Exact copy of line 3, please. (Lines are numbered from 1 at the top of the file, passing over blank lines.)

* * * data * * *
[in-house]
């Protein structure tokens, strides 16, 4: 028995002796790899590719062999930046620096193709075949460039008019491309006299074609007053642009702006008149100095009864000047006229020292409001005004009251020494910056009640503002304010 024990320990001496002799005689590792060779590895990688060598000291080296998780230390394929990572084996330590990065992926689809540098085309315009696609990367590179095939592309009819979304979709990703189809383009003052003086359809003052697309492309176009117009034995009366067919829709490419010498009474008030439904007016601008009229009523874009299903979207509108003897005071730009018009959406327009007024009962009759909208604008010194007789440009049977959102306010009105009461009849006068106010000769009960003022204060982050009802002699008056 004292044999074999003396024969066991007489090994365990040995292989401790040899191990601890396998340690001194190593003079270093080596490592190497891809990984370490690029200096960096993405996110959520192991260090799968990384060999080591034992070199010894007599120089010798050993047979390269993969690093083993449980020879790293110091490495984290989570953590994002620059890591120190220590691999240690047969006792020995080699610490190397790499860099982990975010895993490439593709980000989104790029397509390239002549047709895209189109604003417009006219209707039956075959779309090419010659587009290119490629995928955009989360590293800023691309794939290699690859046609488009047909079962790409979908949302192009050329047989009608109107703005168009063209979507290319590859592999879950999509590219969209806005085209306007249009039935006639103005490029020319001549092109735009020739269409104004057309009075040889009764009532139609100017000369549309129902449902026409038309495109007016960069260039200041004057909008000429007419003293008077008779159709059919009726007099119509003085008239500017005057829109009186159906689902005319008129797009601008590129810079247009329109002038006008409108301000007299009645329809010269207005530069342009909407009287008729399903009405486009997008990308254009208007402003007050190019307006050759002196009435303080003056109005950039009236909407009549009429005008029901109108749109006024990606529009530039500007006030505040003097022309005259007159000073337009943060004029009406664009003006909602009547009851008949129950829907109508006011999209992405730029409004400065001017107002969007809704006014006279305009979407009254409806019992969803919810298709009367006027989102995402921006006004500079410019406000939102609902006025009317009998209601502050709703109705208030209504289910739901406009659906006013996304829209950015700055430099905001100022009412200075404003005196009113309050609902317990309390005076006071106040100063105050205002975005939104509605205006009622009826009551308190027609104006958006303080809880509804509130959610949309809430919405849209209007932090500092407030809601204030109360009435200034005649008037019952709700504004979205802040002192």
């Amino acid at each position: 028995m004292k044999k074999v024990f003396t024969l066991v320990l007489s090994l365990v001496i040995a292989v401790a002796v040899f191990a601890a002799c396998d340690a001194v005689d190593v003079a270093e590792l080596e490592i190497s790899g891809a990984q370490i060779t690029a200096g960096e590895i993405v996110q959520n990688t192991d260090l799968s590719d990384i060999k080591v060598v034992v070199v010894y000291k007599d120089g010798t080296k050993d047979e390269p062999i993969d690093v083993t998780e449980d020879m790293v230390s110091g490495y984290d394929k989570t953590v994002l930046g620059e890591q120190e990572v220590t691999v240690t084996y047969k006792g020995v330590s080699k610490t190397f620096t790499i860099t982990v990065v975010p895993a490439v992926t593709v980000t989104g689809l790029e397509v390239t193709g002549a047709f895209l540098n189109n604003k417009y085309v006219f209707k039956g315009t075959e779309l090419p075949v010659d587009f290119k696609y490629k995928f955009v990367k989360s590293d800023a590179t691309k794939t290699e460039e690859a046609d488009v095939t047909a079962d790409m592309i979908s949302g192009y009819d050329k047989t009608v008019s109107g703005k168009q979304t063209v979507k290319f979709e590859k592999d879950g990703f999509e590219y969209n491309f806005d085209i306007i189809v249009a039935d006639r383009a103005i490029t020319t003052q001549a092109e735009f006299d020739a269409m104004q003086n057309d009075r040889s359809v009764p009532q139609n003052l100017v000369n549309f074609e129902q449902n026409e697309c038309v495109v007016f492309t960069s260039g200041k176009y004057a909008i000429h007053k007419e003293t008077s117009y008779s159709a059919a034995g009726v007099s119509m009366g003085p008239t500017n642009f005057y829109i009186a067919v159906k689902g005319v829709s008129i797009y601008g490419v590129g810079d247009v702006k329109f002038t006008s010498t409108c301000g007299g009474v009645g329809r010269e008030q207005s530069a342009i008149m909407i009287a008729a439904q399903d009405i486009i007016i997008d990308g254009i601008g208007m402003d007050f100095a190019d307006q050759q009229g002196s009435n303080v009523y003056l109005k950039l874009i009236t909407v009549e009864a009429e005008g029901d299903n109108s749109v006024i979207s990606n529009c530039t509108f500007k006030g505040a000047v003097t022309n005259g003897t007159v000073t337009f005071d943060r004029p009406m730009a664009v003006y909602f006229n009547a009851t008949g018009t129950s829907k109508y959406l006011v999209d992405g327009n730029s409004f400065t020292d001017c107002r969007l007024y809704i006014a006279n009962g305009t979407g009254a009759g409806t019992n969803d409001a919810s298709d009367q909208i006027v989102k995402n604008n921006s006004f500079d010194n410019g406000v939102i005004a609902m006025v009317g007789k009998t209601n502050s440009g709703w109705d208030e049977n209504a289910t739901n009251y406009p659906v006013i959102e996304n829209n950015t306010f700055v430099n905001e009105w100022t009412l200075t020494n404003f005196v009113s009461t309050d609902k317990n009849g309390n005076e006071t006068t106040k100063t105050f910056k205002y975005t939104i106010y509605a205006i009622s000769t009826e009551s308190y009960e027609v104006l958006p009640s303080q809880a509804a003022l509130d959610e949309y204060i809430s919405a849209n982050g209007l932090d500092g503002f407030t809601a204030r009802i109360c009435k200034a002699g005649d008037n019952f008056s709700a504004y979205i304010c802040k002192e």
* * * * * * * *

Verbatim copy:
């Amino acid at each position: 028995m004292k044999k074999v024990f003396t024969l066991v320990l007489s090994l365990v001496i040995a292989v401790a002796v040899f191990a601890a002799c396998d340690a001194v005689d190593v003079a270093e590792l080596e490592i190497s790899g891809a990984q370490i060779t690029a200096g960096e590895i993405v996110q959520n990688t192991d260090l799968s590719d990384i060999k080591v060598v034992v070199v010894y000291k007599d120089g010798t080296k050993d047979e390269p062999i993969d690093v083993t998780e449980d020879m790293v230390s110091g490495y984290d394929k989570t953590v994002l930046g620059e890591q120190e990572v220590t691999v240690t084996y047969k006792g020995v330590s080699k610490t190397f620096t790499i860099t982990v990065v975010p895993a490439v992926t593709v980000t989104g689809l790029e397509v390239t193709g002549a047709f895209l540098n189109n604003k417009y085309v006219f209707k039956g315009t075959e779309l090419p075949v010659d587009f290119k696609y490629k995928f955009v990367k989360s590293d800023a590179t691309k794939t290699e460039e690859a046609d488009v095939t047909a079962d790409m592309i979908s949302g192009y009819d050329k047989t009608v008019s109107g703005k168009q979304t063209v979507k290319f979709e590859k592999d879950g990703f999509e590219y969209n491309f806005d085209i306007i189809v249009a039935d006639r383009a103005i490029t020319t003052q001549a092109e735009f006299d020739a269409m104004q003086n057309d009075r040889s359809v009764p009532q139609n003052l100017v000369n549309f074609e129902q449902n026409e697309c038309v495109v007016f492309t960069s260039g200041k176009y004057a909008i000429h007053k007419e003293t008077s117009y008779s159709a059919a034995g009726v007099s119509m009366g003085p008239t500017n642009f005057y829109i009186a067919v159906k689902g005319v829709s008129i797009y601008g490419v590129g810079d247009v702006k329109f002038t006008s010498t409108c301000g007299g009474v009645g329809r010269e008030q207005s530069a342009i008149m909407i009287a008729a439904q399903d009405i486009i007016i997008d990308g254009i601008g208007m402003d007050f100095a190019d307006q050759q009229g002196s009435n303080v009523y003056l109005k950039l874009i009236t909407v009549e009864a009429e005008g029901d299903n109108s749109v006024i979207s990606n529009c530039t509108f500007k006030g505040a000047v003097t022309n005259g003897t007159v000073t337009f005071d943060r004029p009406m730009a664009v003006y909602f006229n009547a009851t008949g018009t129950s829907k109508y959406l006011v999209d992405g327009n730029s409004f400065t020292d001017c107002r969007l007024y809704i006014a006279n009962g305009t979407g009254a009759g409806t019992n969803d409001a919810s298709d009367q909208i006027v989102k995402n604008n921006s006004f500079d010194n410019g406000v939102i005004a609902m006025v009317g007789k009998t209601n502050s440009g709703w109705d208030e049977n209504a289910t739901n009251y406009p659906v006013i959102e996304n829209n950015t306010f700055v430099n905001e009105w100022t009412l200075t020494n404003f005196v009113s009461t309050d609902k317990n009849g309390n005076e006071t006068t106040k100063t105050f910056k205002y975005t939104i106010y509605a205006i009622s000769t009826e009551s308190y009960e027609v104006l958006p009640s303080q809880a509804a003022l509130d959610e949309y204060i809430s919405a849209n982050g209007l932090d500092g503002f407030t809601a204030r009802i109360c009435k200034a002699g005649d008037n019952f008056s709700a504004y979205i304010c802040k002192e």